Regulation

What Is the LGPD? An Overview of Brazil’s New Privacy Regulation

Justine Vilain September 17, 2020

Amidst the pandemic that has struck Brazil and its businesses in an unprecedented way, the Brazilian Senate has reminded anyone collecting data that protection will not take a backseat and has accelerated the path for the LGPD to become law. Although privacy professionals and supporters applaud this accelerated effective date, rushed and unexpected privacy compliance programs are usually not made to the benefit of data subjects.

The California Consumer Privacy Act (CCPA) exemplifies a challenging regulation for businesses to comply with, considering its numerous amendments past its effective date. On the bright side, companies that already comply with the General Data Protection Regulation (GDPR) will get a sense of deja vu when reviewing the Brazilian General Data Protection Law (LGPD). Both regulations are comparable in terms of scope, data subject rights, and obligations put on the business.

What is The LGPD? 

When does it come into effect? 

In light of the COVID-19 pandemic, the Brazilian Senate had initially pushed back in April the effective date of the LGPD to 2021, giving businesses some breathing room to implement measures to comply.

However, on August 26th, the article postponing the LGPD effective date was removed from the Conversion Bill. The effective date now depends on when the President will sanction the Decree approving the regulatory structure of the Autoridade Nacional de Proteção de Dados (ANPD), which should occur in the last weeks of September. However, on September 9th, a legislative decree project suspended parts of the decree that created the ANPD, generating further confusion on the expected effective date of the LGPD.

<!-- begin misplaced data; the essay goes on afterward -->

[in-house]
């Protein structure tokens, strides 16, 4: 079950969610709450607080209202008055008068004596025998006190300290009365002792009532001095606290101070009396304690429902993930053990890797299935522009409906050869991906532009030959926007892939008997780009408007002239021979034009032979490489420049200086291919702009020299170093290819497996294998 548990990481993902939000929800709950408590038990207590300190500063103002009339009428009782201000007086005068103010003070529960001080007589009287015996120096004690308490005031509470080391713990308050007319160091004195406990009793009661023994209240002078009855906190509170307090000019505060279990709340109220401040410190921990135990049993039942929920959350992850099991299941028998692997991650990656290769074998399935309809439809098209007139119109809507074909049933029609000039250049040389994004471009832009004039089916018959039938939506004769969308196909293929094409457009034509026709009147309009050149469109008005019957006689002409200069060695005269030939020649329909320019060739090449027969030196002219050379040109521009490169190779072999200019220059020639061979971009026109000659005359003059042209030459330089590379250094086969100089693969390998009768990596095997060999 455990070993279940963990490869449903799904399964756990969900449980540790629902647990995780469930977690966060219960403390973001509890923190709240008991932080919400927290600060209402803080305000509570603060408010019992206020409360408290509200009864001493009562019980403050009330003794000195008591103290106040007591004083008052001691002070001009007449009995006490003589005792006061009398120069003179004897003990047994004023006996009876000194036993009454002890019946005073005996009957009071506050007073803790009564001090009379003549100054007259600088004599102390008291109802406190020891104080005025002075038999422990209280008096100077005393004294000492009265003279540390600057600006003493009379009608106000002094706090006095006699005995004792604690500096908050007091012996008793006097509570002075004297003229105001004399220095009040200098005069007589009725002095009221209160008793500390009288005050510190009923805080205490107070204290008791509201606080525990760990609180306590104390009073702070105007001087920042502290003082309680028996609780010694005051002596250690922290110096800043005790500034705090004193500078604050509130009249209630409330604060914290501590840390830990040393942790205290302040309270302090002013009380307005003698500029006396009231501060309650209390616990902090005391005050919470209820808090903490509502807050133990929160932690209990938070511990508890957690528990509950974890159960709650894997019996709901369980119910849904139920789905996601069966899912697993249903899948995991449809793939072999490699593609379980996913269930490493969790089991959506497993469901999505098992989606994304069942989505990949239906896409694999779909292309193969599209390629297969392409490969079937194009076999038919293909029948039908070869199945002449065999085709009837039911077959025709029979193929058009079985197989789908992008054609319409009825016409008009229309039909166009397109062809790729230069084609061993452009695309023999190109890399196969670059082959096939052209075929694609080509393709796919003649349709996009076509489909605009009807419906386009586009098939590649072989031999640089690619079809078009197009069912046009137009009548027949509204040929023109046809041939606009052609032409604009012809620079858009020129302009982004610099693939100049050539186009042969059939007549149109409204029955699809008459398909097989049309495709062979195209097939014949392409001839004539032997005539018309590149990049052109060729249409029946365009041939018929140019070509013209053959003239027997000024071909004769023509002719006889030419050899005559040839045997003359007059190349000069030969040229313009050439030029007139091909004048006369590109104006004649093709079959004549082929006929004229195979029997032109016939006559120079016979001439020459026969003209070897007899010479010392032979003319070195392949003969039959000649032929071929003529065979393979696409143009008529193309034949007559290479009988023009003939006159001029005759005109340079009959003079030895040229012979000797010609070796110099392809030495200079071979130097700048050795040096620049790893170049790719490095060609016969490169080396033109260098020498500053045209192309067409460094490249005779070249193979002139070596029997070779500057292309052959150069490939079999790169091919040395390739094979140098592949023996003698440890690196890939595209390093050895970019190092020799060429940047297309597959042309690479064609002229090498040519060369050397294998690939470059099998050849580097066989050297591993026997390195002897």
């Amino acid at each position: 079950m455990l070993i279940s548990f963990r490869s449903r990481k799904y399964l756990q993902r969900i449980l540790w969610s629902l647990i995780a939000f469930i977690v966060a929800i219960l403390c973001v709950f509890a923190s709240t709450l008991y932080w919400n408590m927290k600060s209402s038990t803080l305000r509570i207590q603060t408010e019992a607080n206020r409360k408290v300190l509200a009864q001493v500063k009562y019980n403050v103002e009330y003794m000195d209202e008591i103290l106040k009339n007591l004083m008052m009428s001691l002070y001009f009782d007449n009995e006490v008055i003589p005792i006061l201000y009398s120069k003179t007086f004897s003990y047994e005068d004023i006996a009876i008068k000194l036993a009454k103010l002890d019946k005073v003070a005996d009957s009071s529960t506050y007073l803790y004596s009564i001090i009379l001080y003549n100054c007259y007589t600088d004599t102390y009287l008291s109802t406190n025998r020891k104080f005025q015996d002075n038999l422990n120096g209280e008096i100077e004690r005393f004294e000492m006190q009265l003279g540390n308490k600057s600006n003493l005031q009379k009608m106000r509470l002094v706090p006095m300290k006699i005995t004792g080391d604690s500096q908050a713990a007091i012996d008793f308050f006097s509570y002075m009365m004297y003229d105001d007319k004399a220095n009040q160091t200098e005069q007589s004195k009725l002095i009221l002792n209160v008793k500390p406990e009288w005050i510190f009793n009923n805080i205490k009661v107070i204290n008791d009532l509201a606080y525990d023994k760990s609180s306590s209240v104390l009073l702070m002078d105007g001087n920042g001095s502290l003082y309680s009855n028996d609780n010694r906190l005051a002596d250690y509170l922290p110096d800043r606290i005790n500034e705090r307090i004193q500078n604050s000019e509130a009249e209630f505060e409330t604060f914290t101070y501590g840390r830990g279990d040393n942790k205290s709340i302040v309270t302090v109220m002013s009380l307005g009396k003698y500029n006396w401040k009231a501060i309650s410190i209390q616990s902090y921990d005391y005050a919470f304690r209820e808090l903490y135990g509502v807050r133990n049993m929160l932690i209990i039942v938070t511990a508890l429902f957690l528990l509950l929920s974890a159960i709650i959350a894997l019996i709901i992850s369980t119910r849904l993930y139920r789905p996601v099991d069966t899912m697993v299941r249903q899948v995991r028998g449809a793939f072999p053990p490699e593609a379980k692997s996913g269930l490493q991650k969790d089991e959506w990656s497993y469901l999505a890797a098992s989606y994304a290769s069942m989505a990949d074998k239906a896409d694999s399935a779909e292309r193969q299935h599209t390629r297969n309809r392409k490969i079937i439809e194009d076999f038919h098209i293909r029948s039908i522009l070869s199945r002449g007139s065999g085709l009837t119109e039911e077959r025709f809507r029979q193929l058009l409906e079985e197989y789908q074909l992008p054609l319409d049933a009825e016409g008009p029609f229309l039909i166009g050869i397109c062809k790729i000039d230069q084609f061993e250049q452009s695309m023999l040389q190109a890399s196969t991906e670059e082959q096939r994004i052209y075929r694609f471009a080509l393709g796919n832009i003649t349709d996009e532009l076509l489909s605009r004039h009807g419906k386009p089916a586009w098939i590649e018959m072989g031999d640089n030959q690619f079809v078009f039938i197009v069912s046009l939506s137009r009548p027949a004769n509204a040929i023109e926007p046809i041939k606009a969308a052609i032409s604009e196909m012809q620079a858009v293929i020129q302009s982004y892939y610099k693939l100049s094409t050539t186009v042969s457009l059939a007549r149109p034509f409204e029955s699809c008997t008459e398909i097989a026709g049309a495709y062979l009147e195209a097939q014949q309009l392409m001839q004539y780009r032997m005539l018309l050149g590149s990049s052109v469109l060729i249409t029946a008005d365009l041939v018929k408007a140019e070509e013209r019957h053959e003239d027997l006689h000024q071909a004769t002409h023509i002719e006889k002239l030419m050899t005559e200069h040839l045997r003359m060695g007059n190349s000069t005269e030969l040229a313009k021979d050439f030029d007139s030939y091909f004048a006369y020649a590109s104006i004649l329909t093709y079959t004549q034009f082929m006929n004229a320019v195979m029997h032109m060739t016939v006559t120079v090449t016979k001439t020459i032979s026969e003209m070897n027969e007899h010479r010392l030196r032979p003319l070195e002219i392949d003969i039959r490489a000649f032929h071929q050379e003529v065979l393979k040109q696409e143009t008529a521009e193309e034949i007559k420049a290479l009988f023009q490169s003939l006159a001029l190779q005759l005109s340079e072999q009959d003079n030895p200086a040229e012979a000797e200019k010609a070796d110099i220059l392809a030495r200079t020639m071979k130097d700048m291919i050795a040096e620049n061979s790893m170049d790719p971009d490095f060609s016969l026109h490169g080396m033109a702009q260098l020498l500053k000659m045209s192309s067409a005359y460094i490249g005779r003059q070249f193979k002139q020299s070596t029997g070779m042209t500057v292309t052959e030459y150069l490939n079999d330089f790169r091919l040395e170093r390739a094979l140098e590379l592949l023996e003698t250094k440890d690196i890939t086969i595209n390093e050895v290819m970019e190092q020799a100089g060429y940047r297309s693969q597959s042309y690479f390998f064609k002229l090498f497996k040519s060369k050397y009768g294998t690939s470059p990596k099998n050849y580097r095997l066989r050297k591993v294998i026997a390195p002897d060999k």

The enforcement of the LGPD remains scheduled for August 2021. The sanctions’ delay does not impede legal proceedings to be initiated against companies having to comply in Brazil or outside its borders. 

Concept of personal data

Similarly to the GDPR, personal data is defined by the LGPD as “information regarding an identified or identifiable natural person” This excludes anonymized data where the data subject cannot be identified using reasonable technical means.

Does it require a ROPA, DSR fulfillment, etc? 

Data controllers and processors share the same meaning as provided by the GDPR. While controllers take the decisions for the processing of the personal data and processors are in charge of the processing activities based on those decisions, both must keep records of the processing operations and both can be held liable for damages suffered by data subjects. However, the LGPD does not detail the type of information controllers and processors need to record. 

What businesses are covered by the law?

The LGPD applies to data “processing operations carried out in Brazil irrespective of the means, the country in which its headquarter is located, or the country where the data are located.” This entails that any American companies processing data collected in Brazil or belonging to a data subject present in Brazil at the time of the collection will be obliged to comply with the LGPD — even without a physical presence in the country.

The LGDP will also apply when the business’ purpose is to offer or provide goods and services to data subjects located in Brazil. Further, any e-commerce company providing shipping options to Brazil is included in the territorial scope of the law. However, any data processed originating outside of Brazil and not shared with Brazilian processing agents nor third-party  countries will be exempted, provided that the local legislation offers an adequate level of protection. 

What should companies expect from consumers and regulators with regard to the LGPD?

Consumer/Data Subject rights?

The LGPD offers its data subjects a range of rights similar to those listed in the GDPR with some modifications.